The Ace Attorney games like this trope. At least one victim in each game was pretty explicitly Not A Nice Person—many of them are criminals themselves.
In Phoenix Wright: Ace Attorney (the first game):
One of Redd White's blackmail victims who were Driven to Suicide was a corrupt politician who was embezzling money.
The victim in the third case turned out to have been intentionally trying to frame your client, Will Powers, one of the nicest characters in the series, out of jealousy, by drugging him and stealing his costume. The real killer acted in self-defense, though they wouldn't have needed to if they hadn't been blackmailing him in the first place.
The fourth case's victim was a defense attorney who sought to get not guilty verdicts even if it meant harm to his clients, and was killed by one of said clients who had been genuinely innocent but had his entire life destroyed as a result of the false insanity plea.
In Phoenix Wright: Ace Attorney: Justice for All (the second game):
The second case's victim, Turner Grey, was a real Dr. Jerk killed by a former employee who alleged he had drugged her, causing her to crash her car and kill her little sister. (Whether he actually did drug her is somewhat unclear, but being one of the few victims met before their demise, his jerkass persona is well-evident.)
Juan Corrida of the fourth case initially seems like a nice guy, but it becomes increasingly evident that the feud between himself and Matt Engarde was an ugly reflection on both of them, and often wound up with other people in the crosshairs: most notably, when Juan found out his fiancee Celeste had once been an item with Matt, he called off their wedding and Celeste committed suicide. Her protege, Adrian Andrews, blamed them both for her mentor's death.
In Phoenix Wright: Ace Attorney: Trials and Tribulations:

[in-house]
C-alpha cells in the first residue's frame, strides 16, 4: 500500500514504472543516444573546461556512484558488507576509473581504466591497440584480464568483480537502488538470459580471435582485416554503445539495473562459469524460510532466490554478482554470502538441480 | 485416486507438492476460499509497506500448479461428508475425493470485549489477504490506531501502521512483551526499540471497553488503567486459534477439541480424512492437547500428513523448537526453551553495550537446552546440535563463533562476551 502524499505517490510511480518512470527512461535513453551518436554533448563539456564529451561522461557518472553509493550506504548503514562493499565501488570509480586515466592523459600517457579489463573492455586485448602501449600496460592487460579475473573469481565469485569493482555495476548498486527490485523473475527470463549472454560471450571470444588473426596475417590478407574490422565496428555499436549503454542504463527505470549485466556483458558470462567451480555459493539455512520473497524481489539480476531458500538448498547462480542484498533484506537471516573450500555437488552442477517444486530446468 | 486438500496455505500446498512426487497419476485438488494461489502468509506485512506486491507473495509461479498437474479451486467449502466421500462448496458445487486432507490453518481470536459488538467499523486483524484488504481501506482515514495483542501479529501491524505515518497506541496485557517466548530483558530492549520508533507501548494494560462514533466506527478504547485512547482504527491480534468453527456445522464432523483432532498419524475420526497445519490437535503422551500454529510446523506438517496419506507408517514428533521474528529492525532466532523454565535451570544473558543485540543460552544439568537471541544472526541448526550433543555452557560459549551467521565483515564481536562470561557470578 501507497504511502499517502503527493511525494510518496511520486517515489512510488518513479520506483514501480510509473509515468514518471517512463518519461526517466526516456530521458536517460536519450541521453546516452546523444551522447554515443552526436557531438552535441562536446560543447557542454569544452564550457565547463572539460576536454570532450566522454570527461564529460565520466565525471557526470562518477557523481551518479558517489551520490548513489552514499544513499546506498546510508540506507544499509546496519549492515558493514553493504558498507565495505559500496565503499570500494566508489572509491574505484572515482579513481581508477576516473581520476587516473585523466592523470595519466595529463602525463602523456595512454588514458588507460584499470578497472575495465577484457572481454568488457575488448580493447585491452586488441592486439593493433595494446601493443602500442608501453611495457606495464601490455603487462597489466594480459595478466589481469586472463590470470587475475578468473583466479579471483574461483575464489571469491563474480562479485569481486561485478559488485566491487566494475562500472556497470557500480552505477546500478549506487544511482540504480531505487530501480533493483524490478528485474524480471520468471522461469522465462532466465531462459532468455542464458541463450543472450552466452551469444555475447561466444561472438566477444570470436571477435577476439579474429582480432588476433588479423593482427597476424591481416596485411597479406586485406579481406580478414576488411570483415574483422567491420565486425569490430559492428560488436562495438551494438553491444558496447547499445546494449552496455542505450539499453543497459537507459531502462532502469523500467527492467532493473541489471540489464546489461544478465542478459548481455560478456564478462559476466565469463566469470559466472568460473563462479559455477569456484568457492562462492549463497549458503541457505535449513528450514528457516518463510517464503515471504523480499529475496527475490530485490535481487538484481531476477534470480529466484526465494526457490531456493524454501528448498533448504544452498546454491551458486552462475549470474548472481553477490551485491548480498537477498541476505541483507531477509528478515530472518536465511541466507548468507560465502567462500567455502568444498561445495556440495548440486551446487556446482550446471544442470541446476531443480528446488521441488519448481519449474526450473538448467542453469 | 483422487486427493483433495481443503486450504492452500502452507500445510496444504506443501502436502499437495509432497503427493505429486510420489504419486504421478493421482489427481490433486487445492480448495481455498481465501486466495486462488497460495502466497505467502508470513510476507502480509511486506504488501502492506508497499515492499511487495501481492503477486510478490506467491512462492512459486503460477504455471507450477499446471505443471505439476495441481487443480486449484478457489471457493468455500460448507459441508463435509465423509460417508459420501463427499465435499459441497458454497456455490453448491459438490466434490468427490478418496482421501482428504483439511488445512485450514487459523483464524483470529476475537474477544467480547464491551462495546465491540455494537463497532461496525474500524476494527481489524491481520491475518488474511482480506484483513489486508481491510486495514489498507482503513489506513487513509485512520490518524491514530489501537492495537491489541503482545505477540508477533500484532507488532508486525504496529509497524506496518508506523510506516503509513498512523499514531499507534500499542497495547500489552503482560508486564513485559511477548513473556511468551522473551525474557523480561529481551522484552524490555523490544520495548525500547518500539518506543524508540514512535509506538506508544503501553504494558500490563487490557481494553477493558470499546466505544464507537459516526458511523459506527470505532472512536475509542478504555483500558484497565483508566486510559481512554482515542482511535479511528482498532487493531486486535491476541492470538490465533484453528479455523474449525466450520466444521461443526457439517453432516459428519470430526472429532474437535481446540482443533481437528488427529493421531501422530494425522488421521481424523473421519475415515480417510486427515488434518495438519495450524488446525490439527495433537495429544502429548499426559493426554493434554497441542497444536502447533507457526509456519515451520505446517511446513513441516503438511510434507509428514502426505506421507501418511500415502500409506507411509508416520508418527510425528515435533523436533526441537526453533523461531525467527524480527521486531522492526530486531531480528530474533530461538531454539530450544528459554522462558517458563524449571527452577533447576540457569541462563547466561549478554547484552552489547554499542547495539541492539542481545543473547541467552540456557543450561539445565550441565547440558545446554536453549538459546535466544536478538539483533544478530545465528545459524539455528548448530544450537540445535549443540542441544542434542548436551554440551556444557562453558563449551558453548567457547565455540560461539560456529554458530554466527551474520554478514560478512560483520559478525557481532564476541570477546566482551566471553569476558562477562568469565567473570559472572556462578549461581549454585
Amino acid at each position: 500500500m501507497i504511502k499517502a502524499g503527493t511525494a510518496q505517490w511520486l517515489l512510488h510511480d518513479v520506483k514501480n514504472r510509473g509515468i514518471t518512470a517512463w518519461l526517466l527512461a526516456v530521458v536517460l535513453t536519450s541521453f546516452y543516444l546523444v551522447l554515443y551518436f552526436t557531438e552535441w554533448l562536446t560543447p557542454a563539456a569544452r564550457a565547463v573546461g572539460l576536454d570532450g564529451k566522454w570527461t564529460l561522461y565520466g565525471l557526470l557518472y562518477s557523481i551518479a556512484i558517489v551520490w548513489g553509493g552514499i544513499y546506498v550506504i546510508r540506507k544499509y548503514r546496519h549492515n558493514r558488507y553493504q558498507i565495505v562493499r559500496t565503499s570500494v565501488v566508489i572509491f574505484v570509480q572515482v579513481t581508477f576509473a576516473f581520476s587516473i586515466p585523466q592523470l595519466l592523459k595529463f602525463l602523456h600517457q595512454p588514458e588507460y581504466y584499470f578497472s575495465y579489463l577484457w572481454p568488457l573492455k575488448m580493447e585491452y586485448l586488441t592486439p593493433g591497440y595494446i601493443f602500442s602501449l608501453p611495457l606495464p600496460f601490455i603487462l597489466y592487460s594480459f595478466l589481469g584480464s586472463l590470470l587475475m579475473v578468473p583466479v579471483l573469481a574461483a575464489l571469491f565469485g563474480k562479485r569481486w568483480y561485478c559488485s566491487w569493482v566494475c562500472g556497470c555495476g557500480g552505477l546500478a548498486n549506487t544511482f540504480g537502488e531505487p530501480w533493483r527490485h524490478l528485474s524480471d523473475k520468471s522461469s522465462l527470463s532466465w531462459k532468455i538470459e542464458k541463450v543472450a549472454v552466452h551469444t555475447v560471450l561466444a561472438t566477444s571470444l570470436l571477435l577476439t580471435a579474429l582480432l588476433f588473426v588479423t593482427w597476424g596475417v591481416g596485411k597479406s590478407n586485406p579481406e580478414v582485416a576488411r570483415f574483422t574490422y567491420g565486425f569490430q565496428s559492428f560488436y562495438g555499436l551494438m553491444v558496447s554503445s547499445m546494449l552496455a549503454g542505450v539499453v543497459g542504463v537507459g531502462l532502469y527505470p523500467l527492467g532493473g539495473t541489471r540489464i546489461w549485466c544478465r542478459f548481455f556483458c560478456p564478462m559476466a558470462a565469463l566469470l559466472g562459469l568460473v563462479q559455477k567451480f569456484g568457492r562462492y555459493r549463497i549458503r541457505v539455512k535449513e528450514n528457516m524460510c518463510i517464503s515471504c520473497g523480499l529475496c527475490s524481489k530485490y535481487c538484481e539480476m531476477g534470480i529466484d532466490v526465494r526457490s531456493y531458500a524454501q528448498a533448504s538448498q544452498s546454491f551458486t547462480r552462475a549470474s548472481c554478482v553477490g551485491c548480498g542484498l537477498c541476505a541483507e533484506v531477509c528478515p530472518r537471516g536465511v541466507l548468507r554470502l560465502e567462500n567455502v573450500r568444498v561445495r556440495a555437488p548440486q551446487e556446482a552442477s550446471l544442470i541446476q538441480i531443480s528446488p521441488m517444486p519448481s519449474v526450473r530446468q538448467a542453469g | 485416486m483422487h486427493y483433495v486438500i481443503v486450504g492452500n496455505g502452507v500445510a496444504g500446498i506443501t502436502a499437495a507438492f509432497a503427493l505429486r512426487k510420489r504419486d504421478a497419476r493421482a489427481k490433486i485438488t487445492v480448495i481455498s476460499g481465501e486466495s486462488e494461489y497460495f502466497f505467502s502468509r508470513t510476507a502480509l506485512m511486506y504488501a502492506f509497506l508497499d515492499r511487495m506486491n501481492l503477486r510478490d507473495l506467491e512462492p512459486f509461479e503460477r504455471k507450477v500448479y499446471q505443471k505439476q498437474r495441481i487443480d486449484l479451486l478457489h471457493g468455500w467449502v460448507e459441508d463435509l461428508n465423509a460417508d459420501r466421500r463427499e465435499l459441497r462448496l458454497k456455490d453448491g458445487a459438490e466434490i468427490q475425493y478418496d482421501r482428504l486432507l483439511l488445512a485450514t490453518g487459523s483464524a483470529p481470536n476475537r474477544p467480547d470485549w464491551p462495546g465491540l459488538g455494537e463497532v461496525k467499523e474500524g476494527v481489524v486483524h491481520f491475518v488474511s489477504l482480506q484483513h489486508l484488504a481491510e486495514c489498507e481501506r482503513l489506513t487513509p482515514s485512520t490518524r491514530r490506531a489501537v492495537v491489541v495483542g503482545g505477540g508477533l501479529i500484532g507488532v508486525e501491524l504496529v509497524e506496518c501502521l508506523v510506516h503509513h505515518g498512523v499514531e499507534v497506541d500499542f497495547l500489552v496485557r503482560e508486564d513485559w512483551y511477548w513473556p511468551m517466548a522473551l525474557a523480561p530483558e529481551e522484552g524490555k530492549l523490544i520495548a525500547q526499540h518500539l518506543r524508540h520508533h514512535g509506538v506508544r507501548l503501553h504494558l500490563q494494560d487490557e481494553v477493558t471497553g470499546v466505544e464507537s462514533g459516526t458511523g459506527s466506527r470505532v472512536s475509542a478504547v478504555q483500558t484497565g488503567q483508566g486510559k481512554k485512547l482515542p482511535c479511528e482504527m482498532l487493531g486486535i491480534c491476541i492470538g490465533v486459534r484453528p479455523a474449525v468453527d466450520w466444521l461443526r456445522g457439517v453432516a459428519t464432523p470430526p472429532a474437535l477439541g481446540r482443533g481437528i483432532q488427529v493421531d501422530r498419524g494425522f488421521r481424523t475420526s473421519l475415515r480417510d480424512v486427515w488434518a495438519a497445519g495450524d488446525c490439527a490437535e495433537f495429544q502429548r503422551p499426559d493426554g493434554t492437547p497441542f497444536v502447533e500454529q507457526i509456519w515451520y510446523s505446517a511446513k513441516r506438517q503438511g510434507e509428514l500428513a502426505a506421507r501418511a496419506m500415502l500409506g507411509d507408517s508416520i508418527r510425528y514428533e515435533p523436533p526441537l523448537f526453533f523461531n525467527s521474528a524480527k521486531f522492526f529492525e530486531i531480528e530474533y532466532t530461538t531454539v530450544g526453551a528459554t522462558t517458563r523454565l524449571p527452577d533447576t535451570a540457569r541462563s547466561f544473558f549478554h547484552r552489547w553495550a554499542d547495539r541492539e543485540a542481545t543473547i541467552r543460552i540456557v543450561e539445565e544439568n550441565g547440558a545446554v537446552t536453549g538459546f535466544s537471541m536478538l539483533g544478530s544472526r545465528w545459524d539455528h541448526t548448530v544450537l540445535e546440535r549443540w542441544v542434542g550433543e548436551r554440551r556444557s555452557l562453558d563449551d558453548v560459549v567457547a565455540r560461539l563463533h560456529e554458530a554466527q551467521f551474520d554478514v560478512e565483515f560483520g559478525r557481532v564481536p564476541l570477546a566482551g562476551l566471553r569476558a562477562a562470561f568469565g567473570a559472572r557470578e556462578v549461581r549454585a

The first case's victim, Doug Swallow, is a subversion: Although he's Dahlia's ex and Phoenix refers to him as a "stuck-up British wannabe", in truth he was trying to give Phoenix a very important warning about his girlfriend.
In the fourth case, the victim is Valerie Hawthorne, a police officer who helped engineer a fake murder/kidnapping that ended with her and her sister in possession of a small fortune stolen from their father, and their co-conspirator sentenced to death for a crime that had not been committed. The twist is that she was killed because had she finally decided to come clean about everything, and the murderer stood to lose everything from her attack of conscience. Sad case all around.
In Apollo Justice: Ace Attorney:
The first case's victim, Shadi Smith, is a bit of a complicated case, as his real identity (and the motive of his murderer) isn't clear until the very end. However, even before that it's made known that he was trying to rig a game of cards against the defendant, and when the plan failed he clocked his co-conspirator over the head with a bottle of grape juice.
The victim of the second case, Pal Meraktis, not only dealt with the criminal underworld and covered up a botched operation on Wocky, but he tried to kill Alita Tiala. He failed quite miserably, and she shot him instead.
The third case initially appears to play this straight; Oliver Deacon/Colin Devorae is thought to have been an escaped felon who betrayed his accomplices in Lance Amano's kidnapping for the money, but it turns out that Lance threatened his daughter's safety to force him to falsely kidnap him, and that his previous "crimes" were Taking the Heat for Ernest Amano.
One of the victims of the fifth case, Manny Coachen, was a man who was heavily involved in an international smuggling ring and counterfeiting operation that almost destroyed another country's economy, and had gotten away with at least one murder in his lifetime.
In Investigations 2:
The victim in the second case is actually the culprit from the first case—and if later revelations make his death sort of tragic in retrospect, he was still a guy that murdered his innocent co-worker out of envy and ambition.